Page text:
General Motors has called for a national US program of corporate credits and incentives for electric vehicle sales that it says could add more than 7m electric vehicles onto US roads by 2030.

GM said a single, 50-state solution 'will help move the US to a leadership position in electrification'. The company maintains that a federal program to boost EVs will create jobs through the expansion of battery and electric vehicle research and development and production, improve the environment and make electric vehicles more affordable.

A nationwide ZEV plan would also give automakers more flexibility to meet a single nationwide target, rather than specific state sales requirements, GM said. The state of California (and some others) have adopted a pro-ZEV regime that requires carmakers that sell internal combustion engine-based vehicles to earn a certain number of ZEV credits every year by selling zero-emission vehicles. The credit requirement is typically determined by the number of vehicles that the manufacturer sells in the state. There are fines for credit shortfalls, but companies can trade credits.

General Motors said it supports a nationwide program modeled on the existing ZEV program and provides these framework recommendations:

  • Establish ZEV requirements (by credits) each year, starting at 7% in 2021 and increasing 2% each year to 15% by 2025, then 25% by 2030.
  • Use of a crediting system modeled on the current ZEV program: credits per vehicle, based on EV range, as well as averaging, banking and trading.
  • Requirements after 2025 linked to path toward commercially viable EV battery cell availability at a cost of $70/kWh and adequate EV infrastructure development.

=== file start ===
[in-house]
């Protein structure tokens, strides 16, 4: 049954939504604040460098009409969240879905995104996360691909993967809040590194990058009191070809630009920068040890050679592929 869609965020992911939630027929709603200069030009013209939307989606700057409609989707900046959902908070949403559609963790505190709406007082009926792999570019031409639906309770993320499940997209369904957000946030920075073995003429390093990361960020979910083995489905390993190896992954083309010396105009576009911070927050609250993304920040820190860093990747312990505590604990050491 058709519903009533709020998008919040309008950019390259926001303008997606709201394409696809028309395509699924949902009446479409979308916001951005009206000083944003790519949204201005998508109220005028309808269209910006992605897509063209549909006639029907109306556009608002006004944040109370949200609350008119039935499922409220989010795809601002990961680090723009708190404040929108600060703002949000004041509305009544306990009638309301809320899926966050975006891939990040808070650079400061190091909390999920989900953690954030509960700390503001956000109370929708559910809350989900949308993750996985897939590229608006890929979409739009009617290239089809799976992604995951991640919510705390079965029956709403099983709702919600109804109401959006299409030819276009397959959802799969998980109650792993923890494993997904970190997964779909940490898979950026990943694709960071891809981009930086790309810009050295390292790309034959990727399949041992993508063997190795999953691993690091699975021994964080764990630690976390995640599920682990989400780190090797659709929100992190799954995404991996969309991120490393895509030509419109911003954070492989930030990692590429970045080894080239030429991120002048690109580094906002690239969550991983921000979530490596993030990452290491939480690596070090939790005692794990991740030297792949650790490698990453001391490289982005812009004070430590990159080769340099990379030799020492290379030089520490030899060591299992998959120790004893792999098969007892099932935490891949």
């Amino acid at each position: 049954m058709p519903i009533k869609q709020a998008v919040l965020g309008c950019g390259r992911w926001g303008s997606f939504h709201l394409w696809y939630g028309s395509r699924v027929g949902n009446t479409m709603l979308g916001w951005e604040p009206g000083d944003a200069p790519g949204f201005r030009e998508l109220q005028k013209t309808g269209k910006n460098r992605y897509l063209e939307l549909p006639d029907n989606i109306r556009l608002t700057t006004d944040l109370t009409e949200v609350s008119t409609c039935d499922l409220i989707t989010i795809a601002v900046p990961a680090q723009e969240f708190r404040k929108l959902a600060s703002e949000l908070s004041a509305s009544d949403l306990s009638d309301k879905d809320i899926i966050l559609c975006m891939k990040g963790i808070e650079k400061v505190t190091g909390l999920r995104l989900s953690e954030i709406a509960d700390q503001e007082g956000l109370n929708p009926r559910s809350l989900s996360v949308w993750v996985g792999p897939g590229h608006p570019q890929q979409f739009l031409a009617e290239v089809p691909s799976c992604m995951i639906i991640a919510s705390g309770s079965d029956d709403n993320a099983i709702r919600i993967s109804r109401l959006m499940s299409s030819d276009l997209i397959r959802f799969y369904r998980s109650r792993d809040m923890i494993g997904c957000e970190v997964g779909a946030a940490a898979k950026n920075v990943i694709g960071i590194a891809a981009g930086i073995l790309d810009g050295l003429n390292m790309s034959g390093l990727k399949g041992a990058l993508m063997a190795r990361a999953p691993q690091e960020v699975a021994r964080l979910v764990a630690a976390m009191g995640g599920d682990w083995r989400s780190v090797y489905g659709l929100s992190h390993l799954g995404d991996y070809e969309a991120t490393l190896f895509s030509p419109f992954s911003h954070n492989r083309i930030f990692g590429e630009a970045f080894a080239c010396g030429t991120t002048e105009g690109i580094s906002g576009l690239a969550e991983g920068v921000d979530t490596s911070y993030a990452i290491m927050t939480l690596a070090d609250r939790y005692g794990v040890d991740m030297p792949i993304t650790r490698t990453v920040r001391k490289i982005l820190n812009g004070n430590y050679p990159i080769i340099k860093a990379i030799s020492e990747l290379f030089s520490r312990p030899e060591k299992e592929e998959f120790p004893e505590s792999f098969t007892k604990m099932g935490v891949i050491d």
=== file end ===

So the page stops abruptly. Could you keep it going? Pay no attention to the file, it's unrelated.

• Establishment of a Zero Emissions Task Force to promote complementary policies.
  • Program terminates when 25 percent target is met, or based on a determination that the battery cost or infrastructure targets are not practicable within the timeframe.
  • Additional consideration for EVs deployed as autonomous vehicles and in rideshare programs.

General Motors anticipates the NZEV program, as recommended, has the potential to place more than 7m long-range EVs on the road by 2030, yielding a cumulative incremental reduction of 375 million tons of CO2 emissions between 2021 and 2030 over the existing ZEV program.

Mark Reuss, executive vice president and president, Global Product Group and Cadillac said: "General Motors has a vision of zero crashes, zero emissions and zero congestion. This is a bold vision and getting there will take bold actions.

"We believe in a policy approach that better promotes US innovation and starts a much-needed national discussion on electric vehicle development and deployment in this country. A National Zero Emissions Program will drive the scale and infrastructure investments needed to allow the US to lead the way to a zero emissions future."

Writing in an opinion piece published in USA Today, GM CEO Mary Barra said that "Trump's cuts to renewable energy put us on the ropes in the fight against climate change."

"We need government and industry cooperation," Barra said. She also said that there should be a renewing and enhancing of federal incentives for US consumers to buy electric vehicles. "As electrification reaches its tipping point, allowing these effective incentives to expire, as currently scheduled, will stifle growth," she wrote.

Barra also called for regulatory incentives to support US battery suppliers, who "can spark domestic job growth with advanced battery development and production".

She also pointed out that "governments and industries in Asia and Europe are working together to enact policies now to accelerate the shift to an all-electric future. We need further government and industry cooperation here in the US."